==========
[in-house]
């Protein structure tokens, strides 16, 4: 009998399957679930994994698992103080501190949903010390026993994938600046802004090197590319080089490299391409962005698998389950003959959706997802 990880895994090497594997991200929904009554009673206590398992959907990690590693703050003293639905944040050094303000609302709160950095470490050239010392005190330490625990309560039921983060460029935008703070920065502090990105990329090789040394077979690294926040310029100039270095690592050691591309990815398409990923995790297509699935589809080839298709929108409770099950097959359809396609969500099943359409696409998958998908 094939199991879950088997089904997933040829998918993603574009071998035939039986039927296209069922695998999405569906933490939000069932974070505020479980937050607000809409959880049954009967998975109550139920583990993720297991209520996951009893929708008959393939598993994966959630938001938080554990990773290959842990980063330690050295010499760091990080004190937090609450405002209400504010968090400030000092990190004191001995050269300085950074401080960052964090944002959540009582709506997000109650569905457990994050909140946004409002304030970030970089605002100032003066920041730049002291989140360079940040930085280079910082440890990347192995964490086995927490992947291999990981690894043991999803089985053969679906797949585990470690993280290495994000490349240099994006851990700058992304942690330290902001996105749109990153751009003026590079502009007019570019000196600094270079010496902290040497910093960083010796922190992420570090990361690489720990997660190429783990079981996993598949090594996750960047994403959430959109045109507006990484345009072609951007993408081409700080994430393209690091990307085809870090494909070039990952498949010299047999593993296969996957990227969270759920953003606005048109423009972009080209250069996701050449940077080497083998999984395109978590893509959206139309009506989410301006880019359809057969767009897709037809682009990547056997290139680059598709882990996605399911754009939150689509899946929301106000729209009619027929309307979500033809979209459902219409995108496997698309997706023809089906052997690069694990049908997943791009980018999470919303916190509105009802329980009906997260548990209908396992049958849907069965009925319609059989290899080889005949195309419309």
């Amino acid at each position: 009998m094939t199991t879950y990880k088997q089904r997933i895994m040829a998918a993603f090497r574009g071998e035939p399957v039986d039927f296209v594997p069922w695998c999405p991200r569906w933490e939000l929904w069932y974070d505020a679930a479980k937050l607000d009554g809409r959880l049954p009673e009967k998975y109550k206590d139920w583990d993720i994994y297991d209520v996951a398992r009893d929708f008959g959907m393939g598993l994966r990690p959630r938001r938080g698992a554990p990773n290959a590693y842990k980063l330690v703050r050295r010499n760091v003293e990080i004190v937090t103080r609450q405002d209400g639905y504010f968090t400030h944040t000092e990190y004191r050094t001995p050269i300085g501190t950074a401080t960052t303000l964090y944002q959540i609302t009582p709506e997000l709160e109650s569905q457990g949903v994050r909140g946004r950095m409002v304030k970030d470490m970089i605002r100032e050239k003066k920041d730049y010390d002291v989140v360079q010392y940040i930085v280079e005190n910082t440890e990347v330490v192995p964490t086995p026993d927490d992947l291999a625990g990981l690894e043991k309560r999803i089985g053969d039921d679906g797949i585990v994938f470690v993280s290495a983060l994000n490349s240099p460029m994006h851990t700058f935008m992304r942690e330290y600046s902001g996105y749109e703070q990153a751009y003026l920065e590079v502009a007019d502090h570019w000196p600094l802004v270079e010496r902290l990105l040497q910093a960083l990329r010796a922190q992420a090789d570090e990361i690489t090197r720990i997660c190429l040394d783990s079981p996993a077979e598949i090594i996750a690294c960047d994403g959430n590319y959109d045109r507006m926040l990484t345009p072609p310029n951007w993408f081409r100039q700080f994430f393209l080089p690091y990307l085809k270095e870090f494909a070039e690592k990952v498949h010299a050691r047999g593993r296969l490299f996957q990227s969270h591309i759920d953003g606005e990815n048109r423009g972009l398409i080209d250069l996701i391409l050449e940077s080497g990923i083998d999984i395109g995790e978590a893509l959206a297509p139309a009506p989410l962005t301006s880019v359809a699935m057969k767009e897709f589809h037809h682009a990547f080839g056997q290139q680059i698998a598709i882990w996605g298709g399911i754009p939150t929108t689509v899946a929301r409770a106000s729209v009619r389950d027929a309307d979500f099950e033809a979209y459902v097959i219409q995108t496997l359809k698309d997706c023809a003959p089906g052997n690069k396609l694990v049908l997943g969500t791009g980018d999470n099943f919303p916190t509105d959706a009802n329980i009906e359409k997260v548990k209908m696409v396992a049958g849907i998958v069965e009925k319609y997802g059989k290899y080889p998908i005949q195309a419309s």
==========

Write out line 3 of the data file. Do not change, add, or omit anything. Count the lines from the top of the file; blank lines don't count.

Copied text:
């Amino acid at each position: 009998m094939t199991t879950y990880k088997q089904r997933i895994m040829a998918a993603f090497r574009g071998e035939p399957v039986d039927f296209v594997p069922w695998c999405p991200r569906w933490e939000l929904w069932y974070d505020a679930a479980k937050l607000d009554g809409r959880l049954p009673e009967k998975y109550k206590d139920w583990d993720i994994y297991d209520v996951a398992r009893d929708f008959g959907m393939g598993l994966r990690p959630r938001r938080g698992a554990p990773n290959a590693y842990k980063l330690v703050r050295r010499n760091v003293e990080i004190v937090t103080r609450q405002d209400g639905y504010f968090t400030h944040t000092e990190y004191r050094t001995p050269i300085g501190t950074a401080t960052t303000l964090y944002q959540i609302t009582p709506e997000l709160e109650s569905q457990g949903v994050r909140g946004r950095m409002v304030k970030d470490m970089i605002r100032e050239k003066k920041d730049y010390d002291v989140v360079q010392y940040i930085v280079e005190n910082t440890e990347v330490v192995p964490t086995p026993d927490d992947l291999a625990g990981l690894e043991k309560r999803i089985g053969d039921d679906g797949i585990v994938f470690v993280s290495a983060l994000n490349s240099p460029m994006h851990t700058f935008m992304r942690e330290y600046s902001g996105y749109e703070q990153a751009y003026l920065e590079v502009a007019d502090h570019w000196p600094l802004v270079e010496r902290l990105l040497q910093a960083l990329r010796a922190q992420a090789d570090e990361i690489t090197r720990i997660c190429l040394d783990s079981p996993a077979e598949i090594i996750a690294c960047d994403g959430n590319y959109d045109r507006m926040l990484t345009p072609p310029n951007w993408f081409r100039q700080f994430f393209l080089p690091y990307l085809k270095e870090f494909a070039e690592k990952v498949h010299a050691r047999g593993r296969l490299f996957q990227s969270h591309i759920d953003g606005e990815n048109r423009g972009l398409i080209d250069l996701i391409l050449e940077s080497g990923i083998d999984i395109g995790e978590a893509l959206a297509p139309a009506p989410l962005t301006s880019v359809a699935m057969k767009e897709f589809h037809h682009a990547f080839g056997q290139q680059i698998a598709i882990w996605g298709g399911i754009p939150t929108t689509v899946a929301r409770a106000s729209v009619r389950d027929a309307d979500f099950e033809a979209y459902v097959i219409q995108t496997l359809k698309d997706c023809a003959p089906g052997n690069k396609l694990v049908l997943g969500t791009g980018d999470n099943f919303p916190t509105d959706a009802n329980i009906e359409k997260v548990k209908m696409v396992a049958g849907i998958v069965e009925k319609y997802g059989k290899y080889p998908i005949q195309a419309s």